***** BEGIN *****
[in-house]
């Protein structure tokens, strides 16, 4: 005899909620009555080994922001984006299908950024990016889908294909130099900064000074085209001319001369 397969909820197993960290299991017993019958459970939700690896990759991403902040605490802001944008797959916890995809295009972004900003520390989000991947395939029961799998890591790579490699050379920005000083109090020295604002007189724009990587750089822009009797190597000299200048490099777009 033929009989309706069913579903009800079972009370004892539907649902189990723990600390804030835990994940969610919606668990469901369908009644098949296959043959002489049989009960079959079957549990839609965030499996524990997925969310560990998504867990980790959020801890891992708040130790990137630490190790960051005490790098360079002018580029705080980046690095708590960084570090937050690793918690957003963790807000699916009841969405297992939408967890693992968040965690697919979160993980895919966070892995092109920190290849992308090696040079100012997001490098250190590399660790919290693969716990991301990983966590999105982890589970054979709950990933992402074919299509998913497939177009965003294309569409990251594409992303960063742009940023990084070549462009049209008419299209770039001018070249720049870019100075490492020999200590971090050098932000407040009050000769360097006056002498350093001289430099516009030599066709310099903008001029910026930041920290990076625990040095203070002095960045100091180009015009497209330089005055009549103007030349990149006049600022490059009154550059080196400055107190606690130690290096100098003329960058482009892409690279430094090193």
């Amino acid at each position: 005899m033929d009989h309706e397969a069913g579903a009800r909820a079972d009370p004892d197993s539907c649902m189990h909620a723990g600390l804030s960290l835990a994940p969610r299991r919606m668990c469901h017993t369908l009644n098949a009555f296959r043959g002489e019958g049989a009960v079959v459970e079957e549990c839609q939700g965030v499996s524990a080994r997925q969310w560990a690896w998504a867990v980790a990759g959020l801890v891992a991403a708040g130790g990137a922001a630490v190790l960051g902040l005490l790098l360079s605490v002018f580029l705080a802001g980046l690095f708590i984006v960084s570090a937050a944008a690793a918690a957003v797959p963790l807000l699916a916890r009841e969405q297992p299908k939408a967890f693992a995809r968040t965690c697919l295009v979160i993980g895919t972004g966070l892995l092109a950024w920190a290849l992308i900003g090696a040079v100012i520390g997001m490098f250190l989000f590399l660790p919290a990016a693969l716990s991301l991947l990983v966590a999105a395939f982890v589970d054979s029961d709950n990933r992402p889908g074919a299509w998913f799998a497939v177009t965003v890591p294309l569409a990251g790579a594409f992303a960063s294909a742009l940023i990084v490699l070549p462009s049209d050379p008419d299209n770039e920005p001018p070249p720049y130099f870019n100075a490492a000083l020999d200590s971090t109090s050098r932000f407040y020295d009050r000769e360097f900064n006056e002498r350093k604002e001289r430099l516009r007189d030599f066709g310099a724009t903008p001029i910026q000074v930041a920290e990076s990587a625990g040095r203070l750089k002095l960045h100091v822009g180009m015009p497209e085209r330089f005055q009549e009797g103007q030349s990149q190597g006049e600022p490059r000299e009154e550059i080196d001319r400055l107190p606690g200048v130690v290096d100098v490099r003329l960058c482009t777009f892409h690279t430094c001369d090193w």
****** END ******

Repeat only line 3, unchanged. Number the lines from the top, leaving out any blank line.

């Amino acid at each position: 005899m033929d009989h309706e397969a069913g579903a009800r909820a079972d009370p004892d197993s539907c649902m189990h909620a723990g600390l804030s960290l835990a994940p969610r299991r919606m668990c469901h017993t369908l009644n098949a009555f296959r043959g002489e019958g049989a009960v079959v459970e079957e549990c839609q939700g965030v499996s524990a080994r997925q969310w560990a690896w998504a867990v980790a990759g959020l801890v891992a991403a708040g130790g990137a922001a630490v190790l960051g902040l005490l790098l360079s605490v002018f580029l705080a802001g980046l690095f708590i984006v960084s570090a937050a944008a690793a918690a957003v797959p963790l807000l699916a916890r009841e969405q297992p299908k939408a967890f693992a995809r968040t965690c697919l295009v979160i993980g895919t972004g966070l892995l092109a950024w920190a290849l992308i900003g090696a040079v100012i520390g997001m490098f250190l989000f590399l660790p919290a990016a693969l716990s991301l991947l990983v966590a999105a395939f982890v589970d054979s029961d709950n990933r992402p889908g074919a299509w998913f799998a497939v177009t965003v890591p294309l569409a990251g790579a594409f992303a960063s294909a742009l940023i990084v490699l070549p462009s049209d050379p008419d299209n770039e920005p001018p070249p720049y130099f870019n100075a490492a000083l020999d200590s971090t109090s050098r932000f407040y020295d009050r000769e360097f900064n006056e002498r350093k604002e001289r430099l516009r007189d030599f066709g310099a724009t903008p001029i910026q000074v930041a920290e990076s990587a625990g040095r203070l750089k002095l960045h100091v822009g180009m015009p497209e085209r330089f005055q009549e009797g103007q030349s990149q190597g006049e600022p490059r000299e009154e550059i080196d001319r400055l107190p606690g200048v130690v290096d100098v490099r003329l960058c482009t777009f892409h690279t430094c001369d090193w």